This short course (with optional one day site visit) covers the causes, processes and costs of soil erosion on natural and engineered slopes. This understanding helps to design cost-effective erosion and sediment control measures using vegetation and engineering structures.Read more Read less
Understanding the causes and processes of soil erosion helps to devise cost effective control measures that reduce erosion and sedimentation from vulnerable sites. The course will present and evaluate different approaches including safe slope design, and the use of vegetation and geotextiles.
At a glance
- DurationTwo Days
- LocationCranfield Campus
Fee includes all course material, refreshments, lunch, evening meal and site visit.
Accommodation is not included, and must be booked separately.
Course structureThe course will be delivered as a series of interactive sessions, with an optional site visit. As well as covering the principles of soil erosion and its control, the material will be applied to a real case study. There will be an opportunity to visit Cranfield’s unique soil erosion laboratory.
What you will learn
On successful completion of the course, you will be able to:
- Understand the role of soil erosion and its control
- Understand the drivers and processes of erosion of slope forming materials.
- Recognise the onsite and offsite impacts of erosion and sediment production.
- Undertake erosion risk assessment using a range of techniques, including the use of erosion prediction models.
- Understand the principles of soil erosion control and soil conservation.
- Select, design and evaluate appropriate techniques for the protection of soil and other slope forming materials, using vegetation, inert materials and/or engineering structures (case study exercise).
- Erosion processes: drivers, mechanics and processes.
- Consequences of erosion – on-site and off-site – the need for erosion control.
- Erosion risk assessment techniques, including erosion prediction models.
- Principles of erosion control.
- Use of vegetation and simulated vegetation in erosion control (bioengineering).
- Use of engineering structures for erosion control (including biotechnical engineering).
- Selection, design and evaluation of appropriate erosion control techniques using vegetation, inert materials and/or engineering structures.
9.30 Welcome and introduction from workshop presenters; intended outcomes of the workshop
9.45 – 10.30 Erosion processes: drivers, mechanics and processes
10.30 – 10.45 Introduction to case study used in practical application
10.45 – 11.00 Consequences of erosion – on-site and off-site – the need for erosion control
11.00 Morning Break
11.15 – 12.30 Erosion risk assessment techniques, including erosion prediction models
12.30 – 13.00 Applying erosion prediction models to the case study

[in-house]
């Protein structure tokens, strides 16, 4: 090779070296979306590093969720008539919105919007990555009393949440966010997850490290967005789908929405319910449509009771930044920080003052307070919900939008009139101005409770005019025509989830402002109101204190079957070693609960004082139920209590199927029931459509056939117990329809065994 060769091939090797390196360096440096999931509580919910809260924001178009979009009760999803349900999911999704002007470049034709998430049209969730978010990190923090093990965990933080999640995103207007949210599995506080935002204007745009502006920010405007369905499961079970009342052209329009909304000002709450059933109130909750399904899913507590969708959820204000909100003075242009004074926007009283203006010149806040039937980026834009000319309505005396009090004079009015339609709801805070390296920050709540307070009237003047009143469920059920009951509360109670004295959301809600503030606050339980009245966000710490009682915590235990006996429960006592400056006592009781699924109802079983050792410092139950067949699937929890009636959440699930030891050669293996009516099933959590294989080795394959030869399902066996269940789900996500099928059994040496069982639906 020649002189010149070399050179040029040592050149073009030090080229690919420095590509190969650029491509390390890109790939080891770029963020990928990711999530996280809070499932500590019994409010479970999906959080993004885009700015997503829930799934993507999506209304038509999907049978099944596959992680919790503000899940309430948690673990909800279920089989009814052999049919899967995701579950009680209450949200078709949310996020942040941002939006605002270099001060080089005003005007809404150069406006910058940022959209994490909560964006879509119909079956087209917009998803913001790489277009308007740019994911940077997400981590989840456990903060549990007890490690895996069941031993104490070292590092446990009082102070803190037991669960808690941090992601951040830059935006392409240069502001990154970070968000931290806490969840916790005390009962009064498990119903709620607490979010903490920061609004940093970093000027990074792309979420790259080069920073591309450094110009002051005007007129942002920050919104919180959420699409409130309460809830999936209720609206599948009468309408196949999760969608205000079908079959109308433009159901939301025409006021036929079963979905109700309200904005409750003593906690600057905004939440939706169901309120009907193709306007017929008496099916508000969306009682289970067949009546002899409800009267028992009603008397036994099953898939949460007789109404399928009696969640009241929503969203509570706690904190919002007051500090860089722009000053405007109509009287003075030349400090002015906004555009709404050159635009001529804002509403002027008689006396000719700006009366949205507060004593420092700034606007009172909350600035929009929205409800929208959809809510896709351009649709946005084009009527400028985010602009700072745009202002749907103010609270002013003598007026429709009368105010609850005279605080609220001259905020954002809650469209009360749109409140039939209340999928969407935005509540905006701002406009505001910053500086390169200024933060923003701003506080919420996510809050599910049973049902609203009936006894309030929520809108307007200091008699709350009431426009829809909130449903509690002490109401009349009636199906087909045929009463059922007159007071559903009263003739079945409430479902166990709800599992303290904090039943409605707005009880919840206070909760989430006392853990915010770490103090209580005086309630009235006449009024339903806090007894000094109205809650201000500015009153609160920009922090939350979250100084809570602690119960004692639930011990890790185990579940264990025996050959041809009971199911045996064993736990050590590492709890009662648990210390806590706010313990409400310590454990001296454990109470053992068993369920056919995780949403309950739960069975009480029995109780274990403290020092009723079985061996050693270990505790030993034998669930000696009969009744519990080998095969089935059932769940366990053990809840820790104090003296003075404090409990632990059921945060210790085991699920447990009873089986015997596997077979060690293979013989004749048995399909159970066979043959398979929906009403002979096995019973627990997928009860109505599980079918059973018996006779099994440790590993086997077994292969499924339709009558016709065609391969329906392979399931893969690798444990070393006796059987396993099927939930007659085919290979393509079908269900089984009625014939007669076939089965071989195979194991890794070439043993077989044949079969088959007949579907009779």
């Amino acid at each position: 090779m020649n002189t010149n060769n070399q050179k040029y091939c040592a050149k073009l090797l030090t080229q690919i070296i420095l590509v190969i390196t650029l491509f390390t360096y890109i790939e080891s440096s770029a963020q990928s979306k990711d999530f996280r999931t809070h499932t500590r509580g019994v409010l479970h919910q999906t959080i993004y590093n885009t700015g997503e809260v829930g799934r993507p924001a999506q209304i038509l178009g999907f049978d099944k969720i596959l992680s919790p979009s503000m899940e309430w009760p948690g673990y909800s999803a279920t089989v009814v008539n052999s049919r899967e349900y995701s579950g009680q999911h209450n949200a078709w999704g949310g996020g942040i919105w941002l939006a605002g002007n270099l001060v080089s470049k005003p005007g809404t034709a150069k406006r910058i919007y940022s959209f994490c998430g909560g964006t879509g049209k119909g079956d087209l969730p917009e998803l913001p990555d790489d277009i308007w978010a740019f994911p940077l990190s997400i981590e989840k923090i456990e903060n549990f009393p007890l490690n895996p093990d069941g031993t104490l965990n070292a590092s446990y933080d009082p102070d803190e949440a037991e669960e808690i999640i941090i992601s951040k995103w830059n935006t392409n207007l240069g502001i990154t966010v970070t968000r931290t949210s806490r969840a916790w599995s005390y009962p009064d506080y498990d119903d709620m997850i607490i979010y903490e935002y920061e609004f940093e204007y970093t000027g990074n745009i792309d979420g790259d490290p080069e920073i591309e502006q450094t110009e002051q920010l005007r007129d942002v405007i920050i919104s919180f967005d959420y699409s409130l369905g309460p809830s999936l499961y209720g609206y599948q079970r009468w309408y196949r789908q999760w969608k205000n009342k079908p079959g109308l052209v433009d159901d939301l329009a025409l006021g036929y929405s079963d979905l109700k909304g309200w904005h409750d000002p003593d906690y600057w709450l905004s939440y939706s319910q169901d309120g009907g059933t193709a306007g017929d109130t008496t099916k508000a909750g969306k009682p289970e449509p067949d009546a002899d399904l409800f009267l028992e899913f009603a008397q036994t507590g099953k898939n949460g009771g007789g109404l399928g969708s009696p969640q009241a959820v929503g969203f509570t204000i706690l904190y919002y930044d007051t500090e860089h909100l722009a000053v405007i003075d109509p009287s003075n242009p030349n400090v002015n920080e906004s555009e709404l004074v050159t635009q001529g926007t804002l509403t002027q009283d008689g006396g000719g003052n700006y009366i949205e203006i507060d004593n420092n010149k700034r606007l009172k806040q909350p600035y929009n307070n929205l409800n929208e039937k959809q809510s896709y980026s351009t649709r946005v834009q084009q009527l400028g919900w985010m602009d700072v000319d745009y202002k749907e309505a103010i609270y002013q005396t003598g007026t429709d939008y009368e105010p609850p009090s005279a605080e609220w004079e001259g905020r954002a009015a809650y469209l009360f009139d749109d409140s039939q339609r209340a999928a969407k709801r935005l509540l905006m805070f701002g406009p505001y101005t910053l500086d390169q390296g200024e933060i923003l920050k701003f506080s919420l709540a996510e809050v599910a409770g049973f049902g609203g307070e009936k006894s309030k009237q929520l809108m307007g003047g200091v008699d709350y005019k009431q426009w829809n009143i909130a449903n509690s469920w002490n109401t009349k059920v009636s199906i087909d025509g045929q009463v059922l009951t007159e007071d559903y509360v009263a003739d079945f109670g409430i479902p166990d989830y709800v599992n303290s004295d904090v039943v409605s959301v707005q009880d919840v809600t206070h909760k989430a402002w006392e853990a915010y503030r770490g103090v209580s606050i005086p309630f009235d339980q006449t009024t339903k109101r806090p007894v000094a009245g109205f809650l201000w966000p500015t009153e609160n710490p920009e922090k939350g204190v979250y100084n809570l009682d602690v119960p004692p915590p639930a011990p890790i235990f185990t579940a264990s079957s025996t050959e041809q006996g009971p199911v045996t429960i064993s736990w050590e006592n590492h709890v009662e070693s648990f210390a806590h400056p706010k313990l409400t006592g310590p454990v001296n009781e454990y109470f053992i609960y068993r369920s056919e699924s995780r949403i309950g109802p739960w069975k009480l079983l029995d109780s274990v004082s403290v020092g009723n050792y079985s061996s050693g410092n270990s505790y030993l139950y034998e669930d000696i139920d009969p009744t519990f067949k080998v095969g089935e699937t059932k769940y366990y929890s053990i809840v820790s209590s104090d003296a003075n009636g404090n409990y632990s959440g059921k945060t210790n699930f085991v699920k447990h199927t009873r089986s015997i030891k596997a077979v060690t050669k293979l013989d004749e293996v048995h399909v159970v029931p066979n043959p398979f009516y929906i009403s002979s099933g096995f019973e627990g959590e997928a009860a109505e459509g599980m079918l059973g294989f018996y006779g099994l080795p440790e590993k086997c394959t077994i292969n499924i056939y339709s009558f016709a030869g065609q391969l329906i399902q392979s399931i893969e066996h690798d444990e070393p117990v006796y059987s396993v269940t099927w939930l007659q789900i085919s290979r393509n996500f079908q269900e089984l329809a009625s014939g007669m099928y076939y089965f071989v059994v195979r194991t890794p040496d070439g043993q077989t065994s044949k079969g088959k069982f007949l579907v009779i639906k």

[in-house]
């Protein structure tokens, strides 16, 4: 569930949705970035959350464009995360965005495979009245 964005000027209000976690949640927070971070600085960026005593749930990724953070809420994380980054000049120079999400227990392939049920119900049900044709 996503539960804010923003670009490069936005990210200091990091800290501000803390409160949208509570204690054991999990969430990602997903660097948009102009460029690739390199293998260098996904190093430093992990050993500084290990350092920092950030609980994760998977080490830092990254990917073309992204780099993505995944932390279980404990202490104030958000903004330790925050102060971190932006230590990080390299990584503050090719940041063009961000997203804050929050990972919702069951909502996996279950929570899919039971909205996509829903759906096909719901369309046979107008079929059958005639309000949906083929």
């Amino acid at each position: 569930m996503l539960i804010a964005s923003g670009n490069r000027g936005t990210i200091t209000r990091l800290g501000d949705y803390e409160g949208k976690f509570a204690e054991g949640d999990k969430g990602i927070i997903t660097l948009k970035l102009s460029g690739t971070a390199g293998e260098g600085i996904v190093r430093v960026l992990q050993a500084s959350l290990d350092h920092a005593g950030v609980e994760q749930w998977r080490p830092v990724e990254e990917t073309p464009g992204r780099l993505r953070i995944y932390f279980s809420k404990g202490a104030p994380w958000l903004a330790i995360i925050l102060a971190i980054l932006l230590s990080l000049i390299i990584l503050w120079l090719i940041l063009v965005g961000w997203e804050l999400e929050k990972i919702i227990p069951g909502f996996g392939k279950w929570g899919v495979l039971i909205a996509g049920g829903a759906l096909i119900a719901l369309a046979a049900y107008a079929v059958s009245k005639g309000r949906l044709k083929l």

13.00 – 14.00 Lunch
14.00 – 14.30 Principles of erosion control
14.30 – 15.30 Use of vegetation and simulated vegetation in erosion control (bioengineering)
15.30 – 15.45 Afternoon break
15.45 – 16.30 Use of engineering structures for erosion control (including biotechnical engineering)
16.30 – 17.15 Selection, design and evaluation of appropriate erosion control techniques using vegetation, inert materials and/or engineering structures (case study exercise)
17.15 – 17.30 Workshop wash up
17:30 - Visit the Soil Erosion Experimentation facilities
Field site visit
Who should attend
This course will be of particular interest to Civil Engineers, Landscape Architects, Environmental Managers, Land Managers and those working in related industry roles.
This course is delivered in partnership with The International Erosion Control Association
Concessions10% discount on registration fees for members of the IECA.
10% discount for third and subsequent delegates from the same company/site.
Discounts cannot be combined.
Accommodation options and pricesAccommodation is available at Mitchell Hall which is located on campus. All rooms are en-suite and bookings are on a half-board basis. If you would like to book accommodation for this short course at Mitchell Hall, please indicate this on the registration form and we will arrange this for you.
Alternatively, you may wish to make your own arrangements at a nearby hotel.
Location and travel
Cranfield University is situated in Bedfordshire close to the border with Buckinghamshire. The University is located almost midway between the towns of Bedford and Milton Keynes and is conveniently situated between junctions 13 and 14 of the M1.
London Luton, Stansted and Heathrow airports are 30, 90 and 90 minutes respectively by car, offering superb connections to and from just about anywhere in the world.
Read our Professional development (CPD) booking conditions.